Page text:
Never, in my 34 years as a Labour councillor, have I seen Labour’s internal disciplinary procedures come under such scrutiny. The failure to adequately deal with serious cases of misconduct, in particular antisemitic abuse amongst members, has badly damaged the Labour Party’s reputation and once again inflamed tensions within the party.
Many Labour members will have been aware of individual cases dragging on for months or even years. Rumours of some members allegedly being auto-excluded for innocuous views on their favourite pop band, whilst others who have clearly endorsed and propagated grossly antisemitic content are allowed to remain as party members, have fuelled divisions in the party and turned the disciplinary process into a political football. I want to change that.
The truth is that no single individual or committee is responsible for the party’s shortcomings in dealing with disciplinary cases. It does nobody any good to heap sole responsibility on Jeremy Corbyn, Iain McNicol, Jennie Formby or indeed the national executive committee (NEC). In fact, the only group that should have any jurisdiction over contestable disciplinary cases is the NCC, which has a duty to interpret cases impartially and in accordance with Labour’s rulebook.
I welcome the expansion of the NCC as a first step to clearing the backlog of cases. But this change will only be effective if we elect committee members who have a proven track record of enforcing Labour’s rules (whatever their personal opinions on them) and are committed to judging cases impartially, without factional bias. Electing members to this committee who have their own strongly held views about individuals, or are even actively outspoken critics of recently codified guidelines on behaviour – such as the incorporation of the IHRA definition of antisemitism – will likely make the situation even worse, as confidence in the NCC’s ability to judge cases according to the rulebook is undermined.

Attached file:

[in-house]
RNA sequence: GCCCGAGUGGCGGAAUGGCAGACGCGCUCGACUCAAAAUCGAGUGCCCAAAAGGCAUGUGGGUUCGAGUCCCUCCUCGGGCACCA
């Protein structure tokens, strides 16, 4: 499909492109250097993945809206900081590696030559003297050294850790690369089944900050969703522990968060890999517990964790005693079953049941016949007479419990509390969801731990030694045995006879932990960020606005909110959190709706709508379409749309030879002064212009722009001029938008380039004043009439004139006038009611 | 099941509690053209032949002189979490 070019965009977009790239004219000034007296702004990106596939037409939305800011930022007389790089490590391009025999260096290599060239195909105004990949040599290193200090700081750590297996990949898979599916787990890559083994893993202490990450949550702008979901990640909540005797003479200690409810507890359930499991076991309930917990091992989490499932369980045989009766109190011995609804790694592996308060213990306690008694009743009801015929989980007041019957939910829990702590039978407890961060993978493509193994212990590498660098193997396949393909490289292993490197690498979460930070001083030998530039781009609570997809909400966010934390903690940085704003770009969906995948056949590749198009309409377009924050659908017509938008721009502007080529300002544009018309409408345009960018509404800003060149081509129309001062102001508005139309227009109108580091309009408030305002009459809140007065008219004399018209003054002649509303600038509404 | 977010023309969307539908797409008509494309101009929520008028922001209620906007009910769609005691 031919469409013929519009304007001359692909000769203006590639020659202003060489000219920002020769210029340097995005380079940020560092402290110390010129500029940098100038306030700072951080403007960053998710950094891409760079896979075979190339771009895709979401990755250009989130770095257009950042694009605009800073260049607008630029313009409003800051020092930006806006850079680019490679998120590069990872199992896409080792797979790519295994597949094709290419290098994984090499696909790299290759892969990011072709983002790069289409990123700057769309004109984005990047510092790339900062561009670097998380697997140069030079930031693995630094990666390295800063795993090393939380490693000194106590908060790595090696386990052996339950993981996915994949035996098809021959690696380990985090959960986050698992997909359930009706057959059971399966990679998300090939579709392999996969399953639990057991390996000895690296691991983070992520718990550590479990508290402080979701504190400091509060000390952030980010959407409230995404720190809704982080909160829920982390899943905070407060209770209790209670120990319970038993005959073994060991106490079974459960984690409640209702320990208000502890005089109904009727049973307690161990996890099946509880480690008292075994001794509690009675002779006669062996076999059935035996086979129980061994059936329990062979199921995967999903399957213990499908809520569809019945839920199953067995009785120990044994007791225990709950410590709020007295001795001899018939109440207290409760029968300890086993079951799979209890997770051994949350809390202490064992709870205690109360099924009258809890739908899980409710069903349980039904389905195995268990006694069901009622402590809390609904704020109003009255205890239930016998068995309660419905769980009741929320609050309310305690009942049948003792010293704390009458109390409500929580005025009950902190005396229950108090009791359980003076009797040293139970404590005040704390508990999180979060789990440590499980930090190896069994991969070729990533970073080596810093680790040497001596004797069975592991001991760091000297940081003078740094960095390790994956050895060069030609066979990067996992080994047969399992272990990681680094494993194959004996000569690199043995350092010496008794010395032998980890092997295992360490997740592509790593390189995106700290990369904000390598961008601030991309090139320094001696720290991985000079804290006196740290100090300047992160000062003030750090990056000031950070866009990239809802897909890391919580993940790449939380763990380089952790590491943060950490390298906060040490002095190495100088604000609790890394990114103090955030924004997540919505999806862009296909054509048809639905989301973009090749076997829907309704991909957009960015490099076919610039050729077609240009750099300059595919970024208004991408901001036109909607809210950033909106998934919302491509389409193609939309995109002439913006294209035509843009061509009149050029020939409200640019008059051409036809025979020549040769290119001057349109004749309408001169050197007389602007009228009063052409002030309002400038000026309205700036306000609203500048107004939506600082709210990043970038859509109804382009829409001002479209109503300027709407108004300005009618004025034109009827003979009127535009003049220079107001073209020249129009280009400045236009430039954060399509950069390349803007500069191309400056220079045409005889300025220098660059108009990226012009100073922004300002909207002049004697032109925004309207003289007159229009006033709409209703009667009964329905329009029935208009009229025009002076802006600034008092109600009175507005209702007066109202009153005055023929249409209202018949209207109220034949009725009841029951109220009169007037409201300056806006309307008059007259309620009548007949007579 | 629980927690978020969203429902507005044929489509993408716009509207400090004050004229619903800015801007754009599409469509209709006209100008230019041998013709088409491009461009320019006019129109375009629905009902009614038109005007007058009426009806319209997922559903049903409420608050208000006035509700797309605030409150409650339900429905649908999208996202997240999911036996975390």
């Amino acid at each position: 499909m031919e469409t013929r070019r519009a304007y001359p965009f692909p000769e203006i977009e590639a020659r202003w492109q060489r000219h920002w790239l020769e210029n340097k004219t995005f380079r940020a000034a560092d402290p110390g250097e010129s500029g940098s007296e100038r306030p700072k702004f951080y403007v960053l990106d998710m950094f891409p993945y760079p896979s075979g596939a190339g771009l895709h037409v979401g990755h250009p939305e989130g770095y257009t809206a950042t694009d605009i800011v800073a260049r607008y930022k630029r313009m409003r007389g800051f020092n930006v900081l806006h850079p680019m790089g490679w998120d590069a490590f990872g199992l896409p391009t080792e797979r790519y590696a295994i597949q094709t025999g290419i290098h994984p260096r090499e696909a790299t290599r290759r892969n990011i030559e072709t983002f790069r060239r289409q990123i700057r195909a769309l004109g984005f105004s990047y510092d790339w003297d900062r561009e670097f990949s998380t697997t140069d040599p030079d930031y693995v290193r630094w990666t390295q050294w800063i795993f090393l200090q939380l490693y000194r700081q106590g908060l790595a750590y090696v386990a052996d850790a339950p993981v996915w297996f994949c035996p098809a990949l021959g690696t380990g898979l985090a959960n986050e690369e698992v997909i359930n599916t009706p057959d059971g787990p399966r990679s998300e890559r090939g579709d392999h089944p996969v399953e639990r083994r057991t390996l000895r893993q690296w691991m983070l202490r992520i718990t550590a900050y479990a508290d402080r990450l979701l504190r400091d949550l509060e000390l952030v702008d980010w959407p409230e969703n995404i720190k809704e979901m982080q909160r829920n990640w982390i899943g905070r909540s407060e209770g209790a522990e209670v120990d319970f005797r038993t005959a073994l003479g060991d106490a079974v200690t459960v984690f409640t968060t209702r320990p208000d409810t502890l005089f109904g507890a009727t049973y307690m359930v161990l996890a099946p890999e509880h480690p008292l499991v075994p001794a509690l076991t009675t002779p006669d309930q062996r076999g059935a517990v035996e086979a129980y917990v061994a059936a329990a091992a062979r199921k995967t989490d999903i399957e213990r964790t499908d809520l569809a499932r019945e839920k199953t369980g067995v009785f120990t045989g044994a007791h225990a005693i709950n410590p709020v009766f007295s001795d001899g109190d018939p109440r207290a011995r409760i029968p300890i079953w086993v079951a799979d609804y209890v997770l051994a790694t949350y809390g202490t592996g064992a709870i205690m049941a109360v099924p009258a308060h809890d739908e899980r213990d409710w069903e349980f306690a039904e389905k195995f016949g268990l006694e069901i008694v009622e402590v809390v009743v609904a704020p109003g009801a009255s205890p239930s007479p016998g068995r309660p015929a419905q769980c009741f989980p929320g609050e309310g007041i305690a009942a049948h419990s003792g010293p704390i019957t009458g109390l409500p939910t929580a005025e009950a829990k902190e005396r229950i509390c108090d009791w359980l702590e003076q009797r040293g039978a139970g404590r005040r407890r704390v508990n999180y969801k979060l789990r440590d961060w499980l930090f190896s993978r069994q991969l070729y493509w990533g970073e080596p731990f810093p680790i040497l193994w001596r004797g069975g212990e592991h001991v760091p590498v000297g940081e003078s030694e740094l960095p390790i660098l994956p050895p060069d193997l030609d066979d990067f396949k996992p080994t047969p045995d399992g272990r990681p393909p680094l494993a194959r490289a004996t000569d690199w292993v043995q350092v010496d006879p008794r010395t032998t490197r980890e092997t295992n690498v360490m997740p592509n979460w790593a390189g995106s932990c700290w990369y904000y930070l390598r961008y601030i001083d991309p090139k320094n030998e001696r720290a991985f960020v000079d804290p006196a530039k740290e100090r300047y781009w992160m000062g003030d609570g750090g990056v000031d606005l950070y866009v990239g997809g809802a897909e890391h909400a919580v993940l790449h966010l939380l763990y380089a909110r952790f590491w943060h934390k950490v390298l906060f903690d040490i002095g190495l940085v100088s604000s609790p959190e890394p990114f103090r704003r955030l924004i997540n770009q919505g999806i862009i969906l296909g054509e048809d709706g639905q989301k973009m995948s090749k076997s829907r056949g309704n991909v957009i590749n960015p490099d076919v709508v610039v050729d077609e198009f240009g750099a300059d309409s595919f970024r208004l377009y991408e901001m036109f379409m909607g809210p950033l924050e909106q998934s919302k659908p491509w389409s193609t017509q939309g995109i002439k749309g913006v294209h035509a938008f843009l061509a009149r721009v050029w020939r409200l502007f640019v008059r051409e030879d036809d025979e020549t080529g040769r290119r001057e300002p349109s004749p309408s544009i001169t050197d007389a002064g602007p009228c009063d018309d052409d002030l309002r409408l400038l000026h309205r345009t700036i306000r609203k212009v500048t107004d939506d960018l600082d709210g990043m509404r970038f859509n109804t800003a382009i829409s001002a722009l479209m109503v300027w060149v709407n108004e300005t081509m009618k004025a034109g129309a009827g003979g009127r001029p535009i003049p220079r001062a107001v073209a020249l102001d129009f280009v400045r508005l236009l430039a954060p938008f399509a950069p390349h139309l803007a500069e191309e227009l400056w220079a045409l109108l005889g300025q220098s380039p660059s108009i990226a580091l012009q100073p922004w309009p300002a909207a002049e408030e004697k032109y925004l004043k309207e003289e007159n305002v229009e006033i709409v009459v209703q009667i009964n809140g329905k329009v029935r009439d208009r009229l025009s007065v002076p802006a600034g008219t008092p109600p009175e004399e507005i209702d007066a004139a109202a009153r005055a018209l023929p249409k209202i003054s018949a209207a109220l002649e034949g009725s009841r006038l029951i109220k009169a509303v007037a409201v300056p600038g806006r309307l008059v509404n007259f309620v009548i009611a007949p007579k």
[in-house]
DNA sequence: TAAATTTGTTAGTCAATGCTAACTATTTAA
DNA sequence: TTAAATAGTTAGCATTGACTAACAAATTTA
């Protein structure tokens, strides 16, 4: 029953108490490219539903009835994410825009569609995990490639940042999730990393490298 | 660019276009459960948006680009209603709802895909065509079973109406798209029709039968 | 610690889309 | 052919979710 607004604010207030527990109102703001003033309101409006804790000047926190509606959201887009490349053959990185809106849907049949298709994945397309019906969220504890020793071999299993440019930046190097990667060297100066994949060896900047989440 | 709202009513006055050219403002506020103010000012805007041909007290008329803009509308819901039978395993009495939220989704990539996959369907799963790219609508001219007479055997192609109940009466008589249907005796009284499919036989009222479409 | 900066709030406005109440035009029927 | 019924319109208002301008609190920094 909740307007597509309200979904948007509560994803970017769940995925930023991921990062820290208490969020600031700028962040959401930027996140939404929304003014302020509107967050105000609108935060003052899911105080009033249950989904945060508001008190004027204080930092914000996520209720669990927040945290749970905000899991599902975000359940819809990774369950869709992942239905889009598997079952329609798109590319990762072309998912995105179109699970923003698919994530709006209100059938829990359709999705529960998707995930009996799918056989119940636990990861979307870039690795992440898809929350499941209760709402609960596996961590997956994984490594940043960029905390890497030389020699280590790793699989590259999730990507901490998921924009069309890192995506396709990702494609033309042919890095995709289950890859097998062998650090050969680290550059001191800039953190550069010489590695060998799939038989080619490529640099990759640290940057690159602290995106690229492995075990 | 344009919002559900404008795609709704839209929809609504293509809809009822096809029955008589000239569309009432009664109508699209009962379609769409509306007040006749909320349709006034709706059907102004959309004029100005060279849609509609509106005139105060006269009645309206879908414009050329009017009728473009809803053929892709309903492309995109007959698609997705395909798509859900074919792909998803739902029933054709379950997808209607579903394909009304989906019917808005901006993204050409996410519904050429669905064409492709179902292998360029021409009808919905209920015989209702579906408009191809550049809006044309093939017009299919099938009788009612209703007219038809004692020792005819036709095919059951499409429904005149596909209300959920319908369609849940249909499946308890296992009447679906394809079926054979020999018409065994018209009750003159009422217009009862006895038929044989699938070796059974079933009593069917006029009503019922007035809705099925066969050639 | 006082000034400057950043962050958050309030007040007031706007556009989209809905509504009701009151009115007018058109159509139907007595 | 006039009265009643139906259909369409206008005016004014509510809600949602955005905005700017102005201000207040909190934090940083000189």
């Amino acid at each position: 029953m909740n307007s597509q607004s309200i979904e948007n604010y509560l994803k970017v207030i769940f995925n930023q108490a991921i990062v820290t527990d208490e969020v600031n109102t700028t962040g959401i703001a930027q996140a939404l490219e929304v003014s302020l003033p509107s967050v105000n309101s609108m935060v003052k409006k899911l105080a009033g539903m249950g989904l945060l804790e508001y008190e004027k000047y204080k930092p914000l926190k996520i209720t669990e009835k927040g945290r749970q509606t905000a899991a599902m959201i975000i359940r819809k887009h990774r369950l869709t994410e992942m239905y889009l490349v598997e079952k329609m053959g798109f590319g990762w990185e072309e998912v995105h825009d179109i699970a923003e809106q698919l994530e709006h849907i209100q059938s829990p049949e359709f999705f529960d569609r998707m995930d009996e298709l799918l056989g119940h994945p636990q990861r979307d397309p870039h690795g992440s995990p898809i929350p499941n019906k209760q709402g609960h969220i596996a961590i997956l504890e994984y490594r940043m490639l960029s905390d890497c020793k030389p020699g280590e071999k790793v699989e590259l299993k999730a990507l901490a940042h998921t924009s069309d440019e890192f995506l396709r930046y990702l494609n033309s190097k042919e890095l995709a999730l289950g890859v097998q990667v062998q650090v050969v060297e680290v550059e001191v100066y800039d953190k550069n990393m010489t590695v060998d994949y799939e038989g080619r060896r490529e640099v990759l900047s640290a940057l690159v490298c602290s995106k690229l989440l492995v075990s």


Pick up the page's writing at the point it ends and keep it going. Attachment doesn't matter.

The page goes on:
Not only must grassroots members have confidence in the integrity of the NCC, but the other institutions of the Labour Party must have confidence in each other – from the leader’s office to Labour party branches. Electing a fair and impartial NCC will ensure that the various other institutions in the Labour Party will not feel the need to comment on, dismiss or in anyway unduly intervene in disciplinary cases, as they can be sure the judgement of the NCC will be legitimate and not factional.
I’m standing for Labour’s NCC at this crucial time for our party because members must have confidence in the governance and management of the Labour Party. We need to ensure there is a transparent, open and fair process for investigation into conduct and the the appeals process. We also must ensure that cases are heard swiftly to ensure that neither complainants nor those accused of misconduct are left in limbo for months on end.
I have gained valuable experience as both a member and chair of the South East Regional Board, where I have chaired appeals, investigations and selections for Westminster, local government and European elections.
I will always put the best interests of the Labour Party and its members first and I have the track record to prove it. I’d be very grateful for your CLP’s nomination/vote in this election. Please also consider supporting Malcolm Cunning, Joanne Harding, Caroline Hexter, Kirat Raj SIngh and Gillian Troughton.
Keith Dibble is standing for Labour’s NCC.